Drug addicts face barriers that prevent Hepatitis C treatment

October 3, 2018

New approaches are needed for physicians to engage young people who inject drugs

Young hepatitis C virus (HCV)-infected people who inject drugs (PWID) face unique barriers to testing, counseling and treatment, according to a new study.

The study expands upon prior research with PWID done in the interferon treatment era. “This is important because in comparison the newer HCV treatment options have high success rates, are much shorter in duration, and have minimal side effects. It would be expected that given these improvements in the medication, uptake would be much higher, yet barriers still exist,” Margie Skeer, ScD, MPH, MSW, associate professor in the Department of Public Health and Community Medicine at Tufts University School of Medicine, told Medical Economics.

The researchers published their results on September 1, 2018, in Drug and Alcohol Dependence.

Skeer and colleagues conducted 24 in-depth interviews with active and recent drug users, aged 22 to 30 years, living with HCV in Boston from February to August 2016. At the time of the interviews, no participants had been prescribed or had taken the new direct-acting antivirals (DAAs).

“Our study sought to understand the barriers and facilitators to HCV treatment among this population, which are present even in Boston, an urban area with gold-standard healthcare, insurance coverage, and access to HCV treatment experts,” said Skeer.

The researchers found that major barriers to HCV treatment among young PWID include a feeling that they do not deserve treatment, feeling dissatisfied with provider interactions, perceived lack of referral to treatment and care continuity, stigma among healthcare providers, and policies that disincentivize HCV treatment.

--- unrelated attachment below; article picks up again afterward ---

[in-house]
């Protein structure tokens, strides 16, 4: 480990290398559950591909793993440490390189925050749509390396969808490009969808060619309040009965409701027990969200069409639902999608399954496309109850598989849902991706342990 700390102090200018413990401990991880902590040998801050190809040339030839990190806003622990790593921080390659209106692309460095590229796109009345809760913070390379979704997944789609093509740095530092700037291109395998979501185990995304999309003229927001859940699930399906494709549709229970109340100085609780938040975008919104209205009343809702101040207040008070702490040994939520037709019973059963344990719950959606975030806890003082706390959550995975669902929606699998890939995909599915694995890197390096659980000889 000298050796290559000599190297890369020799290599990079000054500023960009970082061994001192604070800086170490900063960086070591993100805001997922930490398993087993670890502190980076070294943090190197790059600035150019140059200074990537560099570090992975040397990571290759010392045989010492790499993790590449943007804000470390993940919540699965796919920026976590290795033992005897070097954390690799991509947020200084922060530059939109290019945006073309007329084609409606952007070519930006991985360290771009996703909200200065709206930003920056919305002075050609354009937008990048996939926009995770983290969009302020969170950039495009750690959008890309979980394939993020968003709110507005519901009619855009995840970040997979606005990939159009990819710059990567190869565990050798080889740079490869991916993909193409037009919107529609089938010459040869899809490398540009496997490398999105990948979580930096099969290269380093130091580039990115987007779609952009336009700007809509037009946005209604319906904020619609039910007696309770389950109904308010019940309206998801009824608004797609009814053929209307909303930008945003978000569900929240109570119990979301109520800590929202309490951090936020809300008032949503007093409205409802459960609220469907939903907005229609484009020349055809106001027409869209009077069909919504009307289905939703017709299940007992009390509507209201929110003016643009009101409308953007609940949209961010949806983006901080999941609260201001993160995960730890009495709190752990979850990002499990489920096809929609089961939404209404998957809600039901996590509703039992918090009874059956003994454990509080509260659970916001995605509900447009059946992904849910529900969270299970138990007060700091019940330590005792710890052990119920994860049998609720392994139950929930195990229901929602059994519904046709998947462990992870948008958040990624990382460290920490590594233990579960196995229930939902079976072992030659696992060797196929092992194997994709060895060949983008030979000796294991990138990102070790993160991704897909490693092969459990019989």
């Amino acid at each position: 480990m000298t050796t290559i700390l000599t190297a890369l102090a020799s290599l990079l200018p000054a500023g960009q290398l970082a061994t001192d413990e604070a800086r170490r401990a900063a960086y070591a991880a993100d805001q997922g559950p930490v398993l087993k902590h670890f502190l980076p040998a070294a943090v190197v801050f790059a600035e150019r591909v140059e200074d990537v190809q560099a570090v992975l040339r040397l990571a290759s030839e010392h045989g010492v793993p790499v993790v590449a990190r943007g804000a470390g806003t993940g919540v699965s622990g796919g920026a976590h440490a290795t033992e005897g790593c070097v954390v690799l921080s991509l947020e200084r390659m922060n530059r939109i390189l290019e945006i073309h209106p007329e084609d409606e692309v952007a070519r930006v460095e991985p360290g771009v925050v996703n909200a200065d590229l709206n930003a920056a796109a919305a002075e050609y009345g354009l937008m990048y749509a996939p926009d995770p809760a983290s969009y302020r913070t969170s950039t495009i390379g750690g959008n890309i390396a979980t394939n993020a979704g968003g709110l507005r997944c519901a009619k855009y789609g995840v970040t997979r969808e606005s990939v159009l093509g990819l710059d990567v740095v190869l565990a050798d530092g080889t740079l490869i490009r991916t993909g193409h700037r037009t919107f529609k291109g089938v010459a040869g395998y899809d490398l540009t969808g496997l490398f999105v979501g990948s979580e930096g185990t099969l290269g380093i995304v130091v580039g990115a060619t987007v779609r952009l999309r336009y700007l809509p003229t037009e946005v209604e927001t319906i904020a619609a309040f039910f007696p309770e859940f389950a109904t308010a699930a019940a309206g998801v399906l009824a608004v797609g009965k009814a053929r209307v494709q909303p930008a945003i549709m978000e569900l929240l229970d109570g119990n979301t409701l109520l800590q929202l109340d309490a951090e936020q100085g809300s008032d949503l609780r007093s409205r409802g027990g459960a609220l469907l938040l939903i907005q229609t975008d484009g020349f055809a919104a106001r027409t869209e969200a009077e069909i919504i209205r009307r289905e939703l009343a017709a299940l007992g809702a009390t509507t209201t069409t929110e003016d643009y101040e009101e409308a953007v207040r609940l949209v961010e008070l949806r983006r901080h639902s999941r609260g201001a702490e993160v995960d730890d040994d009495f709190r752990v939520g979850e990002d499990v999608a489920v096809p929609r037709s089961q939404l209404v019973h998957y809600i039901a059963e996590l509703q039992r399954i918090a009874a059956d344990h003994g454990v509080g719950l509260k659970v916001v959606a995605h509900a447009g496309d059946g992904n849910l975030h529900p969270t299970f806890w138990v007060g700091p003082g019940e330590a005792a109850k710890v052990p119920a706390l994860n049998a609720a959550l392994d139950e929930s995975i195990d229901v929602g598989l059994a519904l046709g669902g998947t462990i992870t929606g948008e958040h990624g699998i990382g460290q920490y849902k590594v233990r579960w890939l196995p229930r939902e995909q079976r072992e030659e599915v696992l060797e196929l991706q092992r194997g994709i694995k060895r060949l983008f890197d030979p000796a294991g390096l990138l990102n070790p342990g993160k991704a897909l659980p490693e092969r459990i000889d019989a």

“These persistently limit care, even when insurance and access to addiction medicine experts with training in HCV treatment are prevalent, as is the case in Boston,” Skeer said. “We found that negative interactions with healthcare providers during the HCV testing process and perceived inadequate access to HCV treatment reinforced the perception that young PWID are undeserving of treatment, resulting in a reduced willingness to ultimately pursue newly available treatment options.”

The researchers concluded: “Evidence suggests that PWID can successfully complete DAA treatment and can be cleared of HCV. Our study highlights that young PWID may have the determinants of believing that the new HCV medications are effective and also the desire to pursue treatment, but face many obstacles that hinder linkage to care.”

Skeer added: “As with prior research with this population, we found that participants in our study were treated poorly in clinical settings. This was true even in an area such as Boston with a strong infrastructure to support this population. Our results highlight the need for patient-oriented care in a safe setting where young PWID feel respected and destigmatized. Participants reflected that providers should become more educated about addiction and approach HCV treatment with this population in a manner that allows them to feel like people with a chronic condition, rather than merely being treated as ‘addicts’ or ‘junkies.’ Ultimately, positive clinical interactions may have a subsequent positive impact on their readiness and willingness to seek HCV treatment.”